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Exclusive: Disabled children from Sheffield are being educated as far as 165 miles away

Data from the Bureau of Investigative Journalism demonstrates that disabled children from the city are spread far and wide in schools across the country, while children from Sussex and London are being educated here.

Child writing

Stresses in special education provision across the country are forcing disabled children to be educated far from their family home in order to receive the support they need. 43,000 “special needs” and disabled children in England are placed in schools outside of their home area, with 3,300 in settings that are an estimated 20 miles or more away from where they live.

Now Then has partnered with the Bureau of Investigative Journalism, whose data found that children from Sheffield are being sent to schools as far away as West Berkshire and Peterborough, while there are children attending school in Sheffield whose homes are as far away as East Sussex, Redbridge and Ealing.

An EHC plan is a document that summarises a disabled child’s needs, the provision required to meet those needs, and long-term outcomes to be achieved. Of the 3,946 pupils in Sheffield with an EHC plan, 5.4% have been placed in schools outside of the city by the council and 12 pupils are travelling over 20 miles to get their education. And while many children are placed in areas like Barnsley, Doncaster and Derbyshire, some are facing journeys to West Berkshire (164.8 miles), Stoke-on-Trent (49.5 miles), Peterborough (90.5 miles), and Lancashire (51.4 miles).At the same time, children with “special educational needs” are being educated in Sheffield from home councils elsewhere. Pupils are travelling to Sheffield from East Sussex (216.8 miles), Hertfordshire (134 miles), Redbridge (173.4 miles), Hillingdon (160.2 miles) and Ealing (160.7 miles), all in London,

School desk

Overall, disabled pupils from Sheffield are travelling an average of 7.2 miles for their education and pupils from elsewhere are travelling an average of 8.5 miles to be educated in the city; UK government statistics show that the average primary school pupil in the UK travels 1.6 miles to school, while secondary school pupils travel an average of 3.4 miles.

Sheffield City Council told Now Then that most disabled children who are placed in schools away from the city are in neighbouring authorities.

A parent may choose a school in Rotherham or Barnsley as it is close to their home. This will apply to most of the cases detailed. Where the child still lives in Sheffield, Sheffield City Council continue to manage their EHC Plan.

In total, 214 children with “special educational needs” from Sheffield have been placed in schools in different local authorities and 112 children have been placed in schools in Sheffield from a different local authority. This begs the question: why are those pupils travelling when the pupils travelling from, say, Rotherham to Sheffield and the pupils travelling from Sheffield to Rotherham could arguably switch places?

Now Then asked Sheffield City Council this question, who responded, saying that:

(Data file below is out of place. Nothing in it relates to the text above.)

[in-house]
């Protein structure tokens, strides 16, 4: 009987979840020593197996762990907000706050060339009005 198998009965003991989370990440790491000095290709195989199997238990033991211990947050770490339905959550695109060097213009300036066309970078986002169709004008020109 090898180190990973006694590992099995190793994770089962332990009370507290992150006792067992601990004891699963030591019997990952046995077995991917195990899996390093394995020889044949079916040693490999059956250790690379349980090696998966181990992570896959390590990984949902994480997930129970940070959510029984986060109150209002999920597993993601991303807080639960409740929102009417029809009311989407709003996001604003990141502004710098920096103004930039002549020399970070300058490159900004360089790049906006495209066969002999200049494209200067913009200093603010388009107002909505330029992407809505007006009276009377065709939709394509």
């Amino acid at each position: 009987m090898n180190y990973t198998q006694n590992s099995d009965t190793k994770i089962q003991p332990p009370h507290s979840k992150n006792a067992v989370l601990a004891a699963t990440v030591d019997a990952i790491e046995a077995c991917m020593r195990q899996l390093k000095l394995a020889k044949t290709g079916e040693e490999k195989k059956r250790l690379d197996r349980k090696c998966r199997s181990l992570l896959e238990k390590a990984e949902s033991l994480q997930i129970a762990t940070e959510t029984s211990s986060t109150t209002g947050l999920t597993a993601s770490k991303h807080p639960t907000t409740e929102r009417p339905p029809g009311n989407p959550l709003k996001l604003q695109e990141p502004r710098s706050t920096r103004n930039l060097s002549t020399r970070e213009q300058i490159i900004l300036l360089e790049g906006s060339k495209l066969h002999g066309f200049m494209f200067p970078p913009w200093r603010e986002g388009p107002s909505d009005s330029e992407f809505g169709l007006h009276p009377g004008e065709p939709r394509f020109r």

• Children require stability in their education. Sheffield City Council would not move a child’s education unless there is a reason for change that is related to the child’s needs
  • SEND legislation focuses on parental preference. A parent can choose a school in a neighbouring local authority if they wish. Where parents do this, we are required to provide this place unless it was either unsuitable to the child’s needs or an inefficient use of resources
  • Some children require highly specialist provision that is not available in every local area. In these cases, Sheffield City Council must carefully consider where children are placed to ensure that the provision meets the child’s needs

The council also explained that care provision can be another reason children are placed in schools away from the city:

There are children in the care system who may be placed across the country. This is always a last resort for Sheffield City Council as we seek to keep children in Sheffield wherever possible, but sometimes the very specialist provision they need is not available locally. If a child is placed in a care placement with education also provided (e.g. a residential school) then Sheffield City Council continue to manage the child’s EHC Plan and so they would be recorded as being a Sheffield child with an EHC Plan in a school quite some distance away. This will explain why data is identifying children placed in areas such as Peterborough etc. If the child is in a care placement but are at a separate school, then Sheffield City Council pass the EHC Plan to the local authority where they are now living for them to manage (under the ‘Belongings regulations’) but Sheffield City Council remain financially responsible for the provision.

Stability in a child’s education, as well as provision that precisely suits a child’s needs, are vital, but the Bureau of Investigative Journalism data provides a worrying picture of disabled children travelling far more than their non-disabled counterparts to go to school. As long as this remains the case, it can be disruptive and isolating and presents an unfair burden for many children and their families.

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